By convention, we have chosen to "hang" the representation of the seals too - like it became common in Medieval times, but if our religion was greatly developed during this medieval period - the bible belongs to an earlier era: the Roman.
The New Testament, which was written from the death of Jesus up to when it was compiled into an official collection in the 4th century under Constantine, thus, developed in the midst of that Roman world.
So it is in Rome of the first couple of centuries around the birth of Christ that we must look to understand the context, and what these seven seals represented for the faithful then. Also, what they would have actually looked like!
According to Suetonius, it was Emperor Nero who constituted laws concerning the procedure to properly seal documents. The translation of Suetonius' Latin text from the University of Chicago reads thus:
"It was in his [Nero's] reign that a protection against forgers was first devised, by having no tablets signed that were not bored with holes through which a cord was thrice passed."
It further elaborates that "The tablets consisted of three leaves, two of which were bound together and sealed. The contract was written twice, on the open leaf and on the closed ones. In cases of dispute the seals were broken in the presence of the signers and the two versions compared."
So we have words. And now we may proceed with actual pictures of what those words describe.
The first leaf was kept as record - but it would be the other two leave that concern us: The Diploma. This is showcased in the following pictures, where the closure was achieved by passing wire through the holes described by Suetonius.
When the two leaves were closed onto each other, those holes were used to pass the wire that would hold it shut.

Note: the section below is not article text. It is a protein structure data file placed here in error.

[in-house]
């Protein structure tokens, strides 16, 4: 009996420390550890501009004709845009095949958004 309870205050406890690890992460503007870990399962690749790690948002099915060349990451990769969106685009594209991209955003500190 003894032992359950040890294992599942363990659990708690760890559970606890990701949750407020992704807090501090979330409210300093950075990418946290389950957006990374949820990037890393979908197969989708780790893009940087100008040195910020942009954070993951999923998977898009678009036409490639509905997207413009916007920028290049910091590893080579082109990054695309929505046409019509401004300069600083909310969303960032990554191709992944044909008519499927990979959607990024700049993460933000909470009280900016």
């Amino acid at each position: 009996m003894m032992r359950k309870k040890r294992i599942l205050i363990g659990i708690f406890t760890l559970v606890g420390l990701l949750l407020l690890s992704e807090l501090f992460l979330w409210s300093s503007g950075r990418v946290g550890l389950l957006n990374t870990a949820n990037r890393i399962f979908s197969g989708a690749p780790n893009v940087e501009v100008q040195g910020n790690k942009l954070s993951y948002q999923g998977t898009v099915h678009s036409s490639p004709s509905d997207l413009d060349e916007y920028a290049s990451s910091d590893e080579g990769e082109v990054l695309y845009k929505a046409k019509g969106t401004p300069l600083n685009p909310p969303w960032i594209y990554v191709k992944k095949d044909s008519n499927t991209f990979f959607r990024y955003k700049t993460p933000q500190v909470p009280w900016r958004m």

Then, a box was attached to contain the seals of the Seven Witnesses required for the document to be valid:
And finally, that little box around the seals, was itself closed with a lid to protect the integrity of the wax impressions left by the witnessing signets.
The point was to have the text of the document showing in full on one of the exterior plates. On the other exterior face, to the right and left of the seals-box were inscribed the names of the seven witnesses.
This way, the person in possession of the letters patent, could show them to authorities or whomever should be required to see them. In some ways, it functioned as a "green card" , visa, passport, etc. since for example - soldiers who after 25 years service were granted citizenship and received one of these letters-patent or "military diploma" would use them to settle in one of the provinces within the Empire and be required to register at the local Curia or Praetorian Prefecture [think Pontius Pilate in Judea if you decided to move there). Now, if the local authority thought the text had been altered or was in some way suspicious - he then would proceed to verify the unexposed text within the plates that faced each other and had remained sealed.
So breaking of the seals is an act which only a magistrate in reason of his judicial authority, could perform, and it was to verify that the external words still matched the internal, original, sealed text.
The seven seals guard the integrity of the contents as sealed by the seven witnesses. No sense in writing anything extra or adulterating the texts on the outside, when the judge will see the contents intact in due course! And woe to those who try! The message is not so complicated.
And all of these conventions had been imposed by Nero, right around the time of Christ... and its implementation would have been quite fresh in the conscience of those who wrote or read the bible in those first couple of centuries following.
So, seven seals: They didn't quite hang as later in the medieval charters, nor would the document have been a papyrus or leathery parchment scroll ... never mind a book out of paper! The Roman diplomas were made of metal.
Not a lot of them survive, though quite a few incomplete "military diplomas" are scattered around local museums in Europe.
The last two images above, to date and wit, are of the only extant specimen that conserves the seven seals intact. It remains, as it were, sealed, so we couldn't know if the text on the outside still matches the one inside. The original third leaf kept as a record by the offices of Emperor Vespasianus, who issued it, forever lost.
This diploma was found in Slavonski Brod some years back and not enough people know about it, so hopefully, now, more do!